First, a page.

Macau casino operator Wynn Macau Ltd could emerge as a “premier” gaming firm in the city’s oligopoly market, due to its favourable gaming business mix and operating efficiency in that field, suggests brokerage Sanford C. Bernstein Ltd. Its analysts also believe the expansion of the firm’s Cotai property, Wynn Palace, could underpin its long-term growth.
“While still viewed as a VIP operator, the reality is… Wynn [Macau Ltd] is largely premium-mass driven, with 85 percent of earnings before interest, taxation, depreciation and amortisation (EBITDA) generated by mass gaming and non-gaming in 2019,” wrote Sanford Bernstein analysts Vitaly Umansky, Tianjiao Yu and Kelsey Zhu in a Wednesday note.
The gaming operator also runs the Wynn Macau property on the city’s peninsula. The analysts believed Wynn Macau Ltd will be able during the Macau market recovery process – likely up to 2023 – to achieve “outsized premium mass share” due to the firm’s room quality, and product offerings.
The brokerage said in a November note, it was “now not assuming” VIP gross gaming revenue (GGR) in Macau would “recover before 2023,” until there is “more visibility around junket liquidity and demand”.
Sanford Bernstein nonetheless said in its latest note, it believed Wynn Macau Ltd’s strength in operating efficiency could help its rebound from the Covid-19 disruption.
As gauged from the firm’s 2019 performance, the brokerage estimated that Wynn Macau Ltd had the “second highest table yields” in the city.
On average, according to the institution, the gaming firm’s tables generated HKD166,000, or US$21,000, in win-per-unit-per day prior to the pandemic. For 2019, Wynn Macau Ltd’s table yield in the VIP segment, judged at over US$33,000 in win-per-unit-per day – was “23 percent” above the average VIP gaming table in Macau, said the institution.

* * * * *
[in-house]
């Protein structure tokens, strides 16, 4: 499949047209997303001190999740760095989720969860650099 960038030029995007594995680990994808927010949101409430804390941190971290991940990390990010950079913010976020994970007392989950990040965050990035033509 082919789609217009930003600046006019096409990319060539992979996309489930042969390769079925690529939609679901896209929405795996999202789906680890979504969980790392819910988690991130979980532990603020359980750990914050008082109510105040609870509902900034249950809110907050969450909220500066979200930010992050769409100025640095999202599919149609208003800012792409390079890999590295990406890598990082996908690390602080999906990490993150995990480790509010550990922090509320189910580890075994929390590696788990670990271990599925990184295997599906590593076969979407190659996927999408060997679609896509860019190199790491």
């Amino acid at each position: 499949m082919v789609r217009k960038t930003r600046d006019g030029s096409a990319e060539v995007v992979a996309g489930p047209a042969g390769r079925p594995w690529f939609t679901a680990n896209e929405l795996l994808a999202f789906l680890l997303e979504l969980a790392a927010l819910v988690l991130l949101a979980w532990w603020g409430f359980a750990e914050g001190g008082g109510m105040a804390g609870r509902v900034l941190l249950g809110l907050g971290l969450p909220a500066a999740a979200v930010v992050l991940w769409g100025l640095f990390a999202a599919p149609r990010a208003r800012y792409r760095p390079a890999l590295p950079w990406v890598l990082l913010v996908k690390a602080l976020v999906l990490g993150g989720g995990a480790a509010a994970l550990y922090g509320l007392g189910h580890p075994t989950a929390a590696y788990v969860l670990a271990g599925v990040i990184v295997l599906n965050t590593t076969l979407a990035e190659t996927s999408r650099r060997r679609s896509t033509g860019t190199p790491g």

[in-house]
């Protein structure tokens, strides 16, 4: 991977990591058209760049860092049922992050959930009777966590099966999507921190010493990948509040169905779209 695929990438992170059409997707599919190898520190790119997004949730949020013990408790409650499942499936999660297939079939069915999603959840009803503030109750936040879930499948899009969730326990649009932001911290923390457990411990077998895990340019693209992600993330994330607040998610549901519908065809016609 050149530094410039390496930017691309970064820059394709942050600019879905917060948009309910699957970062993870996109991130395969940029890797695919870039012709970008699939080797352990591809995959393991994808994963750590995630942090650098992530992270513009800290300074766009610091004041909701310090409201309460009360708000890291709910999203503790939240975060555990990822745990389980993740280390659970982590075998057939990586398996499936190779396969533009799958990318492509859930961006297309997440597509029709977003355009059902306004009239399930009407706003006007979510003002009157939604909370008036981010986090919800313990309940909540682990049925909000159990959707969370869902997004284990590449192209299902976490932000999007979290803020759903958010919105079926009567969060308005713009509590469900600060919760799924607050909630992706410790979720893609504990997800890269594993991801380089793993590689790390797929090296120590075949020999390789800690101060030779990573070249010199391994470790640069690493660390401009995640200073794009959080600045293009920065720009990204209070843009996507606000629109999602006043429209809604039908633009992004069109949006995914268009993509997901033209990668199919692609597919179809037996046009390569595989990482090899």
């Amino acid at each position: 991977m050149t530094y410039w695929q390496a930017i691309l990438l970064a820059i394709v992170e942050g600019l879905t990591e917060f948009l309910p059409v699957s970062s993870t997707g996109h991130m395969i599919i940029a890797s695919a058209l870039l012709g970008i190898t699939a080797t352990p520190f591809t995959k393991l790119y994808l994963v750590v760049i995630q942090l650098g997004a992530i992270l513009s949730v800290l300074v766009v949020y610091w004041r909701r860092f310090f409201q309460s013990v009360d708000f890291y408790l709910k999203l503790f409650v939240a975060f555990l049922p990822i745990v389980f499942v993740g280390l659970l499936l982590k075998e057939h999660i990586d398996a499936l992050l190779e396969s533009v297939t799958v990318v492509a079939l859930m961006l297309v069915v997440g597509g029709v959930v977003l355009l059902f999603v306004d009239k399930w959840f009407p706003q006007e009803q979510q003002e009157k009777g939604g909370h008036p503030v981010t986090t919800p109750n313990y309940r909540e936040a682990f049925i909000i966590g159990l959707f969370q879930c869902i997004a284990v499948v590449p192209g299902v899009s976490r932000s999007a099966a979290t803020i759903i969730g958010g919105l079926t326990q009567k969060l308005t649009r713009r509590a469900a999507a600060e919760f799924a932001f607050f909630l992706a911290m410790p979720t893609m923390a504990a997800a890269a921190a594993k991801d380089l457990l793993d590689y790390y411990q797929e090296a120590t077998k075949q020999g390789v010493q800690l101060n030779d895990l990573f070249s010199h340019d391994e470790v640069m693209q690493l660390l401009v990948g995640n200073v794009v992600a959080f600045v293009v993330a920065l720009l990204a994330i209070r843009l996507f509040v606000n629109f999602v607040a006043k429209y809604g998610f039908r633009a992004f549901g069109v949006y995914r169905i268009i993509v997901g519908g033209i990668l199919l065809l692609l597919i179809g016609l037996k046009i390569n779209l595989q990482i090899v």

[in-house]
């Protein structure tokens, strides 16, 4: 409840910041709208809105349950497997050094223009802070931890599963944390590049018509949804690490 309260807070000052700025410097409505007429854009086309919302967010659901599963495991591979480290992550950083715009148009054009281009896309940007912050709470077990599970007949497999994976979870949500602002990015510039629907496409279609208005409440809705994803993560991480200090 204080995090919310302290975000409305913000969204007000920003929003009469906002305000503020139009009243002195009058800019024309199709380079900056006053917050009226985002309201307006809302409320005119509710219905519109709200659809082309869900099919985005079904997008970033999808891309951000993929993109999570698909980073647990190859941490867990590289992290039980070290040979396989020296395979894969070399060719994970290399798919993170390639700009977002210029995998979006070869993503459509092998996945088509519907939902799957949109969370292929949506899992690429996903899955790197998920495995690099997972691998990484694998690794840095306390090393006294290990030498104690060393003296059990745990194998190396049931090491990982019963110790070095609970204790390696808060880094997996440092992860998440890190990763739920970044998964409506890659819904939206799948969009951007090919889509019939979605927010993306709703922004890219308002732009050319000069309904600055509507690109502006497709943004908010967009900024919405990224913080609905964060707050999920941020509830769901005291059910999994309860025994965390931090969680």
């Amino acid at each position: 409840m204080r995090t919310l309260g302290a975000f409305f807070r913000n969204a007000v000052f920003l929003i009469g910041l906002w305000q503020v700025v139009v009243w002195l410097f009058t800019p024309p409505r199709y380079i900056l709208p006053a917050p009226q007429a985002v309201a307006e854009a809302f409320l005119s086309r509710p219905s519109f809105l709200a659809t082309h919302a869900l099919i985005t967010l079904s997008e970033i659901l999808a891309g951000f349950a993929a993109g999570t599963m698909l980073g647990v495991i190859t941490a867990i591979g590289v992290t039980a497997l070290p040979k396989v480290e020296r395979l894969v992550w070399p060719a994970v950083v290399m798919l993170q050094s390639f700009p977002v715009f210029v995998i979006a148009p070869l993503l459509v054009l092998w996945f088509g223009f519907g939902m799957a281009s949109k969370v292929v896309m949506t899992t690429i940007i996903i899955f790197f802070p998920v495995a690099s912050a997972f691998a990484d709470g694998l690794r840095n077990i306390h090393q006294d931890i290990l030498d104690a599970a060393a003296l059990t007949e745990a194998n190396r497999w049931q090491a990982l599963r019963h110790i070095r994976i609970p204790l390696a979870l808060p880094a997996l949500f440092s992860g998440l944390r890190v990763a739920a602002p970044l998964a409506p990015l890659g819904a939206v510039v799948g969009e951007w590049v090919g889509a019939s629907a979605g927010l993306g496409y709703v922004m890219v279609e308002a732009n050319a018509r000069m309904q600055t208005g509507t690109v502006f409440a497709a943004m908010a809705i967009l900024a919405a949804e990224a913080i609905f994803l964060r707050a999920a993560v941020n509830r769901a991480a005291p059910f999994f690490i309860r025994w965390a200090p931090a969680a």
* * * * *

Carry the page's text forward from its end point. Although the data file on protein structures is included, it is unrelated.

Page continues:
The gaming firm’s table yield in the mass segment – over US$15,000 in win-per-unit-per day – was “30 percent” above the average mass table in the city and also the highest amongst local peers, the brokerage estimated.
The analysts suggested Wynn Macau Ltd’s long-term growth would likely come from planned expansion of its Wynn Palace property in Cotai.
The first phase of such work, also known as the “South Parcel Pavilion” project, has been flagged as costing approximately US$2 billion and includes a 650-room luxury hotel tower, and a structure known as the Crystal Pavilion. Timing and cost of the second expansion phase, known as the “North Parcel”, is still not yet determined.
Sanford Bernstein observed: “Wynn [Macau Ltd] is targeting a return-on-invested capital (ROIC) of 15 to 20 percent, which we see as reasonably achievable – assuming no change on gross gaming revenue [GGR] tax – and we view the expansion as a long-term driver for Wynn [Macau Ltd].” Currently in Macau, the effective tax on GGR is just under 40 percent.
For next year and beyond, the brokerage believed that the renovation of the Encore-branded hotel rooms at Wynn Macau downtown in the city – and redevelopment of the west wing casino at the venue – should also lead to “renewed VIP and mass strength” for the firm.
The analysts also note that liquidity “is not a concern” anymore for Wynn Macau Ltd, as the firm has achieved EBITDA break-even since October. As of October end, the firm has approximately US$2.2 billion in cash and available revolver. During the third quarter, its daily operating expenses had been reduced to US$2 million, down from US$3 million in the prior quarters.
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